Meat-free daycare centers in Freiburg: No more meat on the children's plates? Yes, finally!

My two-year-old daughter goes to daycare five times a week: once a week there is meat, once fish, twice there is vegetarian food and once a week there is even a vegan option.

Meat-free daycare centers in Freiburg: No more meat on the children's plates? Yes, finally!

My two-year-old daughter goes to daycare five times a week: once a week there is meat, once fish, twice there is vegetarian food and once a week there is even a vegan option. If the city of Hamburg told me that fish and meat would be removed from the menu with immediate effect, I would applaud them.

Just as I applaud the city of Freiburg, because it is doing pioneering work, even if the reasons are of a financial nature: In future, there will only be one vegetarian standard menu in city day-care centers and elementary schools. To save costs. If you want to eat meat or fish, you will have to get it somewhere else in the future. The Ministry of Agriculture rages that the Stuttgart Ministry of Agriculture does not support an exclusively vegetarian diet as a requirement. For the politicians, a balanced diet also includes meat. But is that really true?

"That depends on which form of vegetarian food is chosen," was the response from the German Society for Nutrition (DGE). If parents or children opt for a balanced and varied ovo-lacto-vegetarian diet, i.e. without meat and fish but with eggs and dairy products, there is nothing to be said against a completely vegetarian diet. However, the DGE considers a purely vegan diet to be unsuitable throughout childhood.

So, dear Stuttgart Ministry of Agriculture, meat is not part of a balanced diet. Anyone who cries out now that my child needs his meat can serve a meat meal in the evening. If life were a request concert, my daughter would only eat home-cooked organic food in daycare. But the reality is that a convenience caterer pulls up. Is that why I'm crying? No, because in the evening there is food that meets my requirements. It can also be meat and fish, but rarely, because my daughter spurns it anyway, apart from spaghetti Bolognese and fish fingers. Classic kid.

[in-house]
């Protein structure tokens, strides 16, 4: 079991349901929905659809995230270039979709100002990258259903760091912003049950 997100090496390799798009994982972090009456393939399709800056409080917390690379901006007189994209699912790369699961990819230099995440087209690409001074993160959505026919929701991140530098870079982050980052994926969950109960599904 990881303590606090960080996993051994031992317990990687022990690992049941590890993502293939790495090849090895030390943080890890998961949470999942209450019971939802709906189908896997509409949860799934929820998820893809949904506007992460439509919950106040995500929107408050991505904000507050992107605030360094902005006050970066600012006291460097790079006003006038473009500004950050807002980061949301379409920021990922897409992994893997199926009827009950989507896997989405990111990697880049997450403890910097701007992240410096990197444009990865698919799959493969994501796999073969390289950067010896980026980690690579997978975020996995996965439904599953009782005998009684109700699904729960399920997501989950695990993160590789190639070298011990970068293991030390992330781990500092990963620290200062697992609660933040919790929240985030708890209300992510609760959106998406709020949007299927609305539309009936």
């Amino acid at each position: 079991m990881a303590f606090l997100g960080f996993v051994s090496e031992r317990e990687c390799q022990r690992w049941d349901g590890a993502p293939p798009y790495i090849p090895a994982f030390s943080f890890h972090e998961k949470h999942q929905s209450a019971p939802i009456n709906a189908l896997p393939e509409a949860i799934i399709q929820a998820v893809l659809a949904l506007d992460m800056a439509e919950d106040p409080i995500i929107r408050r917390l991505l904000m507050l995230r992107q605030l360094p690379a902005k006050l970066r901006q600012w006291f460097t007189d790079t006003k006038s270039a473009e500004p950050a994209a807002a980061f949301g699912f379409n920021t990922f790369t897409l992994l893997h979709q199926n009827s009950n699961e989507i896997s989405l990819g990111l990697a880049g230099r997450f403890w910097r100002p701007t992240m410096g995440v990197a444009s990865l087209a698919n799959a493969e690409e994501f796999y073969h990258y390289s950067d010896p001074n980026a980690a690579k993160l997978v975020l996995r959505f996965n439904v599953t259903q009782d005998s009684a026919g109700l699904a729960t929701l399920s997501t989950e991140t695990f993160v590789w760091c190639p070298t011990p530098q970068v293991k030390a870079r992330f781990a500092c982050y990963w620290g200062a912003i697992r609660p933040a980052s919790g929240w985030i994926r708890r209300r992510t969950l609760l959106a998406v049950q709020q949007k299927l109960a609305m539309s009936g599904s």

The ministry in Stuttgart argues that children "have the opportunity during their development to develop their own tastes and to try them out. This also includes the consumption of meat". I'm even with the ministry for the former. But it's not just the day-care centers and schools that are responsible for that, but also the parents at home. Every parenting guide preaches to offer the child as many different food groups as possible.

And while we're getting excited, wouldn't it be wiser to channel your energy into increasing the proportion of organic products in day care centers and schools? Because purely for cost reasons, the meat that is still offered in day-care centers and schools is more likely to come from factory farming than from organic farms. And that's not particularly good for the health of the children or for the environment. After all, in Freiburg, the proportion of organic products in school and daycare catering is to increase from 20 to 30 percent. That's not enough.

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